Children’s speech and language needs are going unmet – and it’s sabotaging their life chances

Why is the government ignoring the evidence when it comes to dealing with children's speech and language needs?

For those of us who work with children with speech and language difficulties, it often feels that we’re banging a drum that no one can hear.

Regardless of how many evidence-based policy recommendations are put forward to support this population – such as those detailed in the Bercow Review (2008) – the government does not listen.

When 10% of children and young people have speech, language and communication needs (SLCN), you would hope that the government would understand the importance of this issue for these individuals, their families and wider society, given the far-reaching impact.

As I made my way to the latest Speech & Language Difficulties APPG meeting, I was hopeful that there might be some progress.

The topic was the government’s response to the ‘Bercow: Ten Years On’ report, which comprised evidence-based recommendations to improve quality and efficacy of support for children with speech, language and communication needs (SLCN).

The government’s response has left much to be desired.

The change we need

The Royal College of Speech & Language Therapists (RCSLT) and ICAN’s joint report made a host of recommendations that could prevent vulnerable young people falling through the net.

For example, offering initiatives that aim to integrate awareness of language difficulties into training for early years professionals, teachers, mental health professionals and youth justice practitioners. That would promote timely intervention, which is fundamental to breaking down barriers for this population.

The relationship between speech & language difficulties and the criminal justice system is well known: 60% of adolescents in youth offender institutions are estimated to have an undiagnosed SLCN. 

We are failing our young people. It does not seem unreasonable to argue that there is a correlation between failures to adequately identify the needs of these young people earlier in education and their vulnerability to criminal activity.

We should be skilling up justice professionals, screening pupils presenting with challenging behaviour in school, and providing holistic multi-agency support to families to ensure these vulnerable children do not fall into a life of crime. That would seem like common sense.

There has been much discussion in the news and from politicians about the need to focus on effective support for people with mental health difficulties. Yet what is often not widely spoken about is the fact that a reported 50-60% of young people with SLCN have mental health difficulties.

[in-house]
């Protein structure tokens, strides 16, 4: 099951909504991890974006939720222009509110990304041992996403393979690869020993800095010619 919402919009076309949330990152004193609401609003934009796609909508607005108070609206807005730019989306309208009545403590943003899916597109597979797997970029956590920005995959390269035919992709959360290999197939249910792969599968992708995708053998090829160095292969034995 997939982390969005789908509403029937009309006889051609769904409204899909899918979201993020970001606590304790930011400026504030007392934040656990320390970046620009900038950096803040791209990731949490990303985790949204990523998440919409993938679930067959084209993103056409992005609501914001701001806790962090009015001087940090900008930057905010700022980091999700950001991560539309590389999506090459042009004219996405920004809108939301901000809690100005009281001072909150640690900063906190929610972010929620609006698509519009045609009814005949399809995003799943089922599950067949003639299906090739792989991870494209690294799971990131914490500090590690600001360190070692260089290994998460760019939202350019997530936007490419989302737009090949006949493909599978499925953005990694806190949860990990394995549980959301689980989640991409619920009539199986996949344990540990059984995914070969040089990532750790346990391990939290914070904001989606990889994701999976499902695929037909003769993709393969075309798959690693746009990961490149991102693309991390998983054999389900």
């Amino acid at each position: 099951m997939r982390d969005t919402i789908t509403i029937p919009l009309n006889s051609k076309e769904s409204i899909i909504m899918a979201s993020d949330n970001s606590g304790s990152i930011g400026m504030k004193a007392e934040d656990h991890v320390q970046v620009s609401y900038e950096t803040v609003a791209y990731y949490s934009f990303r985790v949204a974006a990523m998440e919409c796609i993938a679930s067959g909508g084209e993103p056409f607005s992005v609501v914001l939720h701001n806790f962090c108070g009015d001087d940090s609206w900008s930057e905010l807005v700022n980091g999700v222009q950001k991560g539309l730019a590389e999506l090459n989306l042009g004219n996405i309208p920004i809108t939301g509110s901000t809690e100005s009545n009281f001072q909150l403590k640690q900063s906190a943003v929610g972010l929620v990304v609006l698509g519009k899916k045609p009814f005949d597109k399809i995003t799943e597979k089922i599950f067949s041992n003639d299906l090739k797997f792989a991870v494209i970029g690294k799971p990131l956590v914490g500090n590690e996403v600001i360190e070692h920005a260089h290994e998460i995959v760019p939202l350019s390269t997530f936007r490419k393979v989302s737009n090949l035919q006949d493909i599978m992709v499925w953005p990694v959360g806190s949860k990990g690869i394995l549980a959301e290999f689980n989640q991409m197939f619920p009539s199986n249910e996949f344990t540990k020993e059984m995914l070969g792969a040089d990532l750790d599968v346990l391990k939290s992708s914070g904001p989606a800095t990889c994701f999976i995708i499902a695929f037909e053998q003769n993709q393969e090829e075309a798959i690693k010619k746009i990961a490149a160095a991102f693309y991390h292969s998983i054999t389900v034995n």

Integrating Speech & Language Therapists into mental health service teams would ensure the holistic needs of these individuals are met and help to offset longer term mental health conditions that have a wider impact on society.

Spotting the signs

While early identification and intervention has been widely discussed within the Labour Party and the government, there are two issues that need to be addressed to broaden the effectiveness of early intervention.

Firstly, early identification requires those who are working with young children to know how to spot speech and language delay/disorder – something that I often found many education staff were under-confident doing in schools.

When I was working in a primary school in a deprived area of South East London, the nursery teacher asked me if there were strategies available to support children she suspected might have some issues with communication. A month later, the same teacher told me the major difference those strategies made.

Improving training for our early years professionals in terms of understanding how SLCN may present would allow targeted intervention to take effect earlier.

No quick fix

Secondly, while our most vulnerable children need to receive the support they need promptly, early intervention is not a ‘quick fix’. Many children with SLCN are likely to need ongoing consistent support when they reach primary school.

The recent move to implement Education, Health and Care Plans (EHCPs) has meant there is an obligation for children to receive the support they require through a more child-centred approach. But there are many children who do not meet the criteria for an EHCP but have recognised Special Educational Needs (SEN).

Due to cut-backs in funding, some NHS services now only provide intervention to children with these care plans, and therefore many children are left without specialist support.

Ignoring the evidence

The government say they are keen to review ‘what works’ in supporting this group of children. But they are not listening to what we already know, including that specialist provision makes a huge difference.

And amid the closure of hundreds of Sure Start centres, the fact that the government has just committed to investing “£10million in practical projects to better understand ‘what works’ in early years” seems a little like reinventing the wheel.

By failing to commit to concrete solutions that have the potential to address the attainment gap and the specific needs of these children, the government is failing to listen. In doing so, it is failing in its responsibility to provide an education in which every child receives the support they need to aspire, succeed and achieve their potential, wherever their starting position.

Ria Bernard is National Chair of the Young Fabians and is a Speech & Language Therapist.

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